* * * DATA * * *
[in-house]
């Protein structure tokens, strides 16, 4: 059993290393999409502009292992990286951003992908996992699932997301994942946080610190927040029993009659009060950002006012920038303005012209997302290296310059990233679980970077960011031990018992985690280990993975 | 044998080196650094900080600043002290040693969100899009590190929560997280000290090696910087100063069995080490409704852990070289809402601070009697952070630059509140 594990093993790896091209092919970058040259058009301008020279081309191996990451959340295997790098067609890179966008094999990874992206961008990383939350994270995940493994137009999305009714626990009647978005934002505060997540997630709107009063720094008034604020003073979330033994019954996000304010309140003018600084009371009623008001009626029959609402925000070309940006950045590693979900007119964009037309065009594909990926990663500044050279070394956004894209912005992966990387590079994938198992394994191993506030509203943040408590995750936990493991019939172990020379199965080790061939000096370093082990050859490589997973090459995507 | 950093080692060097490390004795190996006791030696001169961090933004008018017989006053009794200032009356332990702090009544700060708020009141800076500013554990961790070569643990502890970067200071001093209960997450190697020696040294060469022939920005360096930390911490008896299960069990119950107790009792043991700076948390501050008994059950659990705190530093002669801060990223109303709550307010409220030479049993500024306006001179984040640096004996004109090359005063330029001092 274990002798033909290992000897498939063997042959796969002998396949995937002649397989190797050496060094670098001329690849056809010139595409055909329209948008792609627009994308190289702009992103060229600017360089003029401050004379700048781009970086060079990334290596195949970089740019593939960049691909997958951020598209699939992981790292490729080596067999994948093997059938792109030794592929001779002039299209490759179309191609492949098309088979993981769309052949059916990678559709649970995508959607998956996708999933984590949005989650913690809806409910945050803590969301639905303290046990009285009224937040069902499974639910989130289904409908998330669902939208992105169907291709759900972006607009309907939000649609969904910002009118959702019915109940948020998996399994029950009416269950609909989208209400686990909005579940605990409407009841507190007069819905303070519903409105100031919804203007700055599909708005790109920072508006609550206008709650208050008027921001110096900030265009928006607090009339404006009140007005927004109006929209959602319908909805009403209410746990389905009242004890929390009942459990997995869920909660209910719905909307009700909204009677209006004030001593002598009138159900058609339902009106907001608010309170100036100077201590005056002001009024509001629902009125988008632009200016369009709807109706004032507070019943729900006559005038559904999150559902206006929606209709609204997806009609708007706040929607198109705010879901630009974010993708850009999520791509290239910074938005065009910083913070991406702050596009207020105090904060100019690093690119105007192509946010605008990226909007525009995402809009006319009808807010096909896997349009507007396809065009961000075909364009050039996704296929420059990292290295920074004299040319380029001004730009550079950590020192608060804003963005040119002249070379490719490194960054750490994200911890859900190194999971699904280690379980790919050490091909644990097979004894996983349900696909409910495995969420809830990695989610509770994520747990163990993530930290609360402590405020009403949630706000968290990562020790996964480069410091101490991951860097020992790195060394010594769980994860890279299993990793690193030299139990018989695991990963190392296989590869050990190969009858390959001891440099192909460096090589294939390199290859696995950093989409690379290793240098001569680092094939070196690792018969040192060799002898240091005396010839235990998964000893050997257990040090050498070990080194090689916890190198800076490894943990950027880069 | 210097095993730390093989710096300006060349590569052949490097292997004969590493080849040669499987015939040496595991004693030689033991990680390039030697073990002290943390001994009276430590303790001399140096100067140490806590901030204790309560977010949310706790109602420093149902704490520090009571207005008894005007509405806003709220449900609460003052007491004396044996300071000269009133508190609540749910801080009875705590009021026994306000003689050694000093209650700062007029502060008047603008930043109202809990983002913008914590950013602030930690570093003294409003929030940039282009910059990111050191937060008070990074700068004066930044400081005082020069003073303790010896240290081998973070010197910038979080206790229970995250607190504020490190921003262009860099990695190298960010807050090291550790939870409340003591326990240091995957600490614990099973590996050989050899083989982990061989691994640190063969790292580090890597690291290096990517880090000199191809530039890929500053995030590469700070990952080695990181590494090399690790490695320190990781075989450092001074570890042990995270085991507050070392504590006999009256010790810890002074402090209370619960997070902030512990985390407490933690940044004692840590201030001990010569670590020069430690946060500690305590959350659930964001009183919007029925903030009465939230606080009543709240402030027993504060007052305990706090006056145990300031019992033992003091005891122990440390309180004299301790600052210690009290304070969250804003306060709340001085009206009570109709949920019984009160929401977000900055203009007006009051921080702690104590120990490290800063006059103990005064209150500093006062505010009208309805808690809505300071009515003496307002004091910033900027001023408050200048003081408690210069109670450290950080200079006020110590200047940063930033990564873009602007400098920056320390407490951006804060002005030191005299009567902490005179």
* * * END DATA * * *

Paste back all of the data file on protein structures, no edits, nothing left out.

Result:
[in-house]
């Protein structure tokens, strides 16, 4: 059993290393999409502009292992990286951003992908996992699932997301994942946080610190927040029993009659009060950002006012920038303005012209997302290296310059990233679980970077960011031990018992985690280990993975 | 044998080196650094900080600043002290040693969100899009590190929560997280000290090696910087100063069995080490409704852990070289809402601070009697952070630059509140 594990093993790896091209092919970058040259058009301008020279081309191996990451959340295997790098067609890179966008094999990874992206961008990383939350994270995940493994137009999305009714626990009647978005934002505060997540997630709107009063720094008034604020003073979330033994019954996000304010309140003018600084009371009623008001009626029959609402925000070309940006950045590693979900007119964009037309065009594909990926990663500044050279070394956004894209912005992966990387590079994938198992394994191993506030509203943040408590995750936990493991019939172990020379199965080790061939000096370093082990050859490589997973090459995507 | 950093080692060097490390004795190996006791030696001169961090933004008018017989006053009794200032009356332990702090009544700060708020009141800076500013554990961790070569643990502890970067200071001093209960997450190697020696040294060469022939920005360096930390911490008896299960069990119950107790009792043991700076948390501050008994059950659990705190530093002669801060990223109303709550307010409220030479049993500024306006001179984040640096004996004109090359005063330029001092 274990002798033909290992000897498939063997042959796969002998396949995937002649397989190797050496060094670098001329690849056809010139595409055909329209948008792609627009994308190289702009992103060229600017360089003029401050004379700048781009970086060079990334290596195949970089740019593939960049691909997958951020598209699939992981790292490729080596067999994948093997059938792109030794592929001779002039299209490759179309191609492949098309088979993981769309052949059916990678559709649970995508959607998956996708999933984590949005989650913690809806409910945050803590969301639905303290046990009285009224937040069902499974639910989130289904409908998330669902939208992105169907291709759900972006607009309907939000649609969904910002009118959702019915109940948020998996399994029950009416269950609909989208209400686990909005579940605990409407009841507190007069819905303070519903409105100031919804203007700055599909708005790109920072508006609550206008709650208050008027921001110096900030265009928006607090009339404006009140007005927004109006929209959602319908909805009403209410746990389905009242004890929390009942459990997995869920909660209910719905909307009700909204009677209006004030001593002598009138159900058609339902009106907001608010309170100036100077201590005056002001009024509001629902009125988008632009200016369009709807109706004032507070019943729900006559005038559904999150559902206006929606209709609204997806009609708007706040929607198109705010879901630009974010993708850009999520791509290239910074938005065009910083913070991406702050596009207020105090904060100019690093690119105007192509946010605008990226909007525009995402809009006319009808807010096909896997349009507007396809065009961000075909364009050039996704296929420059990292290295920074004299040319380029001004730009550079950590020192608060804003963005040119002249070379490719490194960054750490994200911890859900190194999971699904280690379980790919050490091909644990097979004894996983349900696909409910495995969420809830990695989610509770994520747990163990993530930290609360402590405020009403949630706000968290990562020790996964480069410091101490991951860097020992790195060394010594769980994860890279299993990793690193030299139990018989695991990963190392296989590869050990190969009858390959001891440099192909460096090589294939390199290859696995950093989409690379290793240098001569680092094939070196690792018969040192060799002898240091005396010839235990998964000893050997257990040090050498070990080194090689916890190198800076490894943990950027880069 | 210097095993730390093989710096300006060349590569052949490097292997004969590493080849040669499987015939040496595991004693030689033991990680390039030697073990002290943390001994009276430590303790001399140096100067140490806590901030204790309560977010949310706790109602420093149902704490520090009571207005008894005007509405806003709220449900609460003052007491004396044996300071000269009133508190609540749910801080009875705590009021026994306000003689050694000093209650700062007029502060008047603008930043109202809990983002913008914590950013602030930690570093003294409003929030940039282009910059990111050191937060008070990074700068004066930044400081005082020069003073303790010896240290081998973070010197910038979080206790229970995250607190504020490190921003262009860099990695190298960010807050090291550790939870409340003591326990240091995957600490614990099973590996050989050899083989982990061989691994640190063969790292580090890597690291290096990517880090000199191809530039890929500053995030590469700070990952080695990181590494090399690790490695320190990781075989450092001074570890042990995270085991507050070392504590006999009256010790810890002074402090209370619960997070902030512990985390407490933690940044004692840590201030001990010569670590020069430690946060500690305590959350659930964001009183919007029925903030009465939230606080009543709240402030027993504060007052305990706090006056145990300031019992033992003091005891122990440390309180004299301790600052210690009290304070969250804003306060709340001085009206009570109709949920019984009160929401977000900055203009007006009051921080702690104590120990490290800063006059103990005064209150500093006062505010009208309805808690809505300071009515003496307002004091910033900027001023408050200048003081408690210069109670450290950080200079006020110590200047940063930033990564873009602007400098920056320390407490951006804060002005030191005299009567902490005179």